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Sarah Sanders. Photo: Chip Somodevilla/Getty Images

The co-owner of the Red Hen, the Virginia restaurant that refused to serve White House press secretary Sarah Sanders last year, said business one year after the incident was "better than good" and urged other business owners to remember that "resistance is not futile" in a Washington Post op-ed published Tuesday.

The big picture: While top Trump officials getting blacklisted from restaurants isn't making waves in the news like it did last year, restauranteurs in and around D.C. still walk a tightrope as they handle VIP clientele who may invite controversy into their dining rooms, per The Washingtonian.

  • One high-end restaurant in D.C. has struggled with how to serve Education Secretary Betsy DeVos and President Trump's senior adviser Stephen Miller, both known for their controversial policies in a very liberal city.
  • That restaurant places DeVos in a private back corner, satisfying her security detail's desire for privacy and keeping her out of the sight of other patrons.
  • Miller preferred a seat in the center of the dining room on his repeat visits, but did not return after the restaurant's owner confronted him about the administration's immigration policy — though Miller accepted the criticism kindly in the moment.

Flashback to other Trump officials' restaurant troubles last year:

  • Miller was called a "real-life fascist" by a customer at a D.C. Mexican restaurant.
  • Former DHS Secretary Kirstjen Nielsen was heckled at another D.C. Mexican restaurant over the administration's family separation policy.
  • Donald Trump Jr. and his girlfriend, Kimberly Guilfoyle, were banned from campaigning at the Midtown Tavern in Bozeman, Montana, for Republican candidate Matt Rosendale. The owner didn't directly attribute that snub to Trump administration policies, saying the establishment wanted to stay "politically neutral."

Go deeper: Trump's restaurant woes

Go deeper

Broncos and 49ers the latest NFL teams impacted by coronavirus crisis

From left, Denver Broncos quarterbacks Drew Lock, Brett Rypien and Jeff Driskel during an August training session at UCHealth Training Center in Englewood, Colorado. Photo: Justin Edmonds/Getty Images

The COVID-19 pandemic has thrown the NFL season into chaos, with the Denver Broncos' quarterbacks sidelined, the San Francisco 49ers left without a home or practice ground and much of the Baltimore Ravens team unavailable, per AP.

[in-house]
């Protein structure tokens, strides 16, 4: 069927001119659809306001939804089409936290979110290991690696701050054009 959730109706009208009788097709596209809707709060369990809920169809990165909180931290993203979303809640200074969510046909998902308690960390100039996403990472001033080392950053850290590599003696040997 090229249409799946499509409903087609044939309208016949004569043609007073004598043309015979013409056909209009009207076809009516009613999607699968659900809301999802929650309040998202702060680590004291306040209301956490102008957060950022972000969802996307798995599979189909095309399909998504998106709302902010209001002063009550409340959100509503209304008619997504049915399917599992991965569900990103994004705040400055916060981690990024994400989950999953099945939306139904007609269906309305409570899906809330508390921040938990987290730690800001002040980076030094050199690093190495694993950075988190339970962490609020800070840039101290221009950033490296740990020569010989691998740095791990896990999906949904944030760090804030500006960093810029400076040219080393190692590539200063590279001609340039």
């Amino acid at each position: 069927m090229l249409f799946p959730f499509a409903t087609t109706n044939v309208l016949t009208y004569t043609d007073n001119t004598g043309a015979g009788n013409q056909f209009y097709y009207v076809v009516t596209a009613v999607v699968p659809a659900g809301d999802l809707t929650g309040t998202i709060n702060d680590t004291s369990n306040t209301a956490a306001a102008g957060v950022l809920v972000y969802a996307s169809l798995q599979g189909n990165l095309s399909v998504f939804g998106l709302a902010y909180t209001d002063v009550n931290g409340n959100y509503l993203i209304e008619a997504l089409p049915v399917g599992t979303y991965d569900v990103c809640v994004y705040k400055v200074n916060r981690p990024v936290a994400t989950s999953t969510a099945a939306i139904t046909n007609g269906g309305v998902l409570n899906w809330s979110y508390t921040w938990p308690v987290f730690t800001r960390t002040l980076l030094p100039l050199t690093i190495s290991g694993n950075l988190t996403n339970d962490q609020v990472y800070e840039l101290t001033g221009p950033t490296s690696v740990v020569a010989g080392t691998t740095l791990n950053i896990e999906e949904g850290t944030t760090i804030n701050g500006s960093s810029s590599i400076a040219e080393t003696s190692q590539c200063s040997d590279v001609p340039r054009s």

Driving the news: The Broncos confirmed in a statement Saturday night that quarterbacks Drew Lock, Brett Rypien and Blake Bortles had been identified as "high-risk COVID-19 close contacts" and will follow the NFL's mandatory five-day quarantine, making them ineligible for Sunday's game against New Orleans.

Updated 4 hours ago - Politics & Policy

Coronavirus dashboard

Illustration: Sarah Grillo/Axios

  1. Health: WHO: AstraZeneca vaccine must be evaluated on "more than a press release."
  2. Politics: McConnell temporarily halts in-person lunches for GOP caucus.
  3. Economy: Safety nets to disappear in DecemberAmazon hires 1,400 workers a day throughout pandemic.
  4. Education: U.S. public school enrollment drops as pandemic persists.
  5. Cities: Surge in cases forces San Francisco to impose curfew — Los Angeles County issues stay-at-home order, limits gatherings.
  6. Sports: NFL bans in-person team activities Monday, Tuesday due to COVID-19 surge — NBA announces new coronavirus protocols.
  7. World: London police arrest more than 150 during anti-lockdown protests — Thailand, Philippines sign deal with AstraZeneca for vaccine.

Tony Hsieh, longtime Zappos CEO, dies at 46

Tony Hsieh. Photo: FilmMagic/FilmMagic

Tony Hsieh, the longtime ex-chief executive of Zappos, died on Friday after being injured in a house fire, his lawyer told the Las Vegas Review-Journal. He was 46.

The big picture: Hsieh was known for his unique approach to management, and following the 2008 recession his ongoing investment and efforts to revitalize the downtown Las Vegas area.